• The linking group includes a reactive group capable of reacting with the antigen to form a covalent bond. Suitable reactive groups include those discussed in Hermanson, G. (1996), Bioconjugate Techniques, Academic Press, Chapter 2 “The Chemistry of Reactive Functional Groups”, 137-166. For example, the linking group may react with a primary amine (e.g., an N-hydroxysuccinimidyl ester or an N-hydroxysulfosuccinimidyl ester); it may react with a sulfhydryl group (e.g., a maleimide or an iodoacetyl), or it may be a photoreactive group (e.g. a phenyl azide including 4-azidophenyl, 2-hydroxy-4-azidophenyl, 2-nitro-4-azidophenyl, and 2-nitro-3-azidophenyl).
  • A chemically active group accessible for covalent coupling to the linking group includes groups that may be used directly for covalent coupling to the linking group or groups that may be modified to be available for covalent coupling to the linking group. For example, suitable chemically active groups include but are not limited to primary amines and sulfhydryl groups. Because certain HIV antigen-containing moieties, e.g., proteins and other peptides, may include a plurality of chemically active groups, certain IRM-HIV conjugates may include a plurality of IRM moieties conjugated to a particular HIV antigen-containing moiety.
  • IRM-HIV conjugates generally may be prepared by reacting an IRM with a crosslinker and then reacting the resulting intermediate with an HIV antigen. Many crosslinkers suitable for preparing bioconjugates are known and many are commercially available. See for example, Hermanson, G. (1996) Bioconjugate Techniques, Academic Press.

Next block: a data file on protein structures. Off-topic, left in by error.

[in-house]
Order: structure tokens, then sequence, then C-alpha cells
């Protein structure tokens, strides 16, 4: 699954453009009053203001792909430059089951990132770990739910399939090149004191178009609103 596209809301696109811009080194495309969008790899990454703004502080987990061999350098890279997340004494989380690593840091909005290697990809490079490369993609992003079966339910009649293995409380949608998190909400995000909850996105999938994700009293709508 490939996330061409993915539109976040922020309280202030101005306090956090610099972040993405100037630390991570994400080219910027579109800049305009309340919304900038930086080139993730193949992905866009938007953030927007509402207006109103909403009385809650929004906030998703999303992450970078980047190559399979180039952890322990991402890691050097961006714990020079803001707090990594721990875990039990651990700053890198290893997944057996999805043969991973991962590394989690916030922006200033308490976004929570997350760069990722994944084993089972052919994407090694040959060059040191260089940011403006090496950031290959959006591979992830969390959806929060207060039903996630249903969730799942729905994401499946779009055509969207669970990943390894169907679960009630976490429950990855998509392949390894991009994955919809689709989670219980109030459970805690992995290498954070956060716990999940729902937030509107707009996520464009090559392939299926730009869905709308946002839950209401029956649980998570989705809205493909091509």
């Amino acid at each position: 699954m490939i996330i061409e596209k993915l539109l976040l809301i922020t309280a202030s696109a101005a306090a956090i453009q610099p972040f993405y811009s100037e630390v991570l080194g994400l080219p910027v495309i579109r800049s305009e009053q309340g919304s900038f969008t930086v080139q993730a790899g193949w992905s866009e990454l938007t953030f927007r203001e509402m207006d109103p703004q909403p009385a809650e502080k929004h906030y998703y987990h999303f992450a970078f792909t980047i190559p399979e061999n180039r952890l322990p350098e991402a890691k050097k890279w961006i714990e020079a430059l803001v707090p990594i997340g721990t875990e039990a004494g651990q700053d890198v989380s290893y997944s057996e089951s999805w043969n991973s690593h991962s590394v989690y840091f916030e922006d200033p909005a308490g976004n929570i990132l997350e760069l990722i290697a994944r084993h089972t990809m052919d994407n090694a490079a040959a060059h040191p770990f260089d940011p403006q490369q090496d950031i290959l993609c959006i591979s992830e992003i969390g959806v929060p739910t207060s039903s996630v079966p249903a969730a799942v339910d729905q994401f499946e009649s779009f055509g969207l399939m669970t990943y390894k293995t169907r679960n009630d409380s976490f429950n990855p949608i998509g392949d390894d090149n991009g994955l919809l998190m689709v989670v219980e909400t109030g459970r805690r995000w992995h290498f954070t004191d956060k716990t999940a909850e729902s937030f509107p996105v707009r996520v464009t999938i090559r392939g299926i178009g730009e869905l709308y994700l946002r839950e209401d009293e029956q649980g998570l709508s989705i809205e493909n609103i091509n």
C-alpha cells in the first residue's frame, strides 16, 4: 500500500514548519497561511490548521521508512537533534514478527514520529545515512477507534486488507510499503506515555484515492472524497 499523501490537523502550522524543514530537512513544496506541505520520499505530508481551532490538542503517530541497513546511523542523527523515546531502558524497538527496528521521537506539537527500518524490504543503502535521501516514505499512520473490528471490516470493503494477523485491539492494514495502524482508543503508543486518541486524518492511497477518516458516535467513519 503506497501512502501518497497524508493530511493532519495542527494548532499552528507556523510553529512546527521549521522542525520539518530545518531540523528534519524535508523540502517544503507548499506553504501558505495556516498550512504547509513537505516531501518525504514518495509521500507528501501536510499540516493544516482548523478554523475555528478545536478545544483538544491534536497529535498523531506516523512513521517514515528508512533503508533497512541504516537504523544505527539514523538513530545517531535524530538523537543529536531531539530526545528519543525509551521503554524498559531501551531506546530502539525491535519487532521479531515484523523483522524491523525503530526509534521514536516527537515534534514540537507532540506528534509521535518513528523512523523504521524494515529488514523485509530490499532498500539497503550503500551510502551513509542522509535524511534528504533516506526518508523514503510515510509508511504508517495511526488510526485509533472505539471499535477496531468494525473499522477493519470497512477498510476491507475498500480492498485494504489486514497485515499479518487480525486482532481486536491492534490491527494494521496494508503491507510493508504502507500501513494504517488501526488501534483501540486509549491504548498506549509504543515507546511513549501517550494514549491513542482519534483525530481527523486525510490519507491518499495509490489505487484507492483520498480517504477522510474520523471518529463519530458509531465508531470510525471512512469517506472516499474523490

• IRM-HIV conjugates may be prepared, for example, according to the method shown in Reaction Scheme I in which the HIV antigen-containing moiety is linked to the IRM moiety through R1. In step (1) of Reaction Scheme I a compound of Formula III is reacted with a heterobifunctional cross-linker of Formula IV to provide a compound of II. RA and RB each contain a functional group that is selected to react with the other. For example, if RA contains a primary amine, then a heterobifunctional cross-linker may be selected in which RB contains an amine-reactive functional group such as an N-hydroxysulfosuccinimidyl ester. RA and RB may be selected so that they react to provide the desired linker group in the conjugate.
  • Methods for preparing compounds of Formula III where RA contains a functional group are known. See for example, U.S. Pat. Nos. 4,689,338; 4,929,624; 5,268,376; 5,389,640; 5,352,784; 5,494,916; 4,988,815; 5,367,076; 5,175,296; 5,395,937; 5,741,908; 5,693,811; 6,069,149; 6,194,425; 6,331,539; 6,451,810; 6,525,064; 6,541,485; 6,545,016; 6,545,017; 6,573,273; 6,656,938; 6,660,747; 6,664,260; 6,667,312; 6,670,372; 6,677,349; and 6,683,088; U.S. Patent Publication No. 2004/0010007; and International Patent Publication No. WO 04/058759.
  • Many heterobifunctional cross-linkers are known and many are commercially available. See for example, Hermanson, G. (1996), Bioconjugate Techniques, Academic Press, Chapter 5 “Heterobifunctional Cross-Linkers”, 229-285. The reaction generally can be carried out by combining a solution of the compound of Formula III in a suitable solvent such as N,N-dimethylformamide with a solution of the heterobifunctional cross-linker of Formula IV in a suitable solvent such as N,N-dimethylformamide. The reaction may be run at ambient temperature. The product of Formula II may then be isolated using conventional techniques.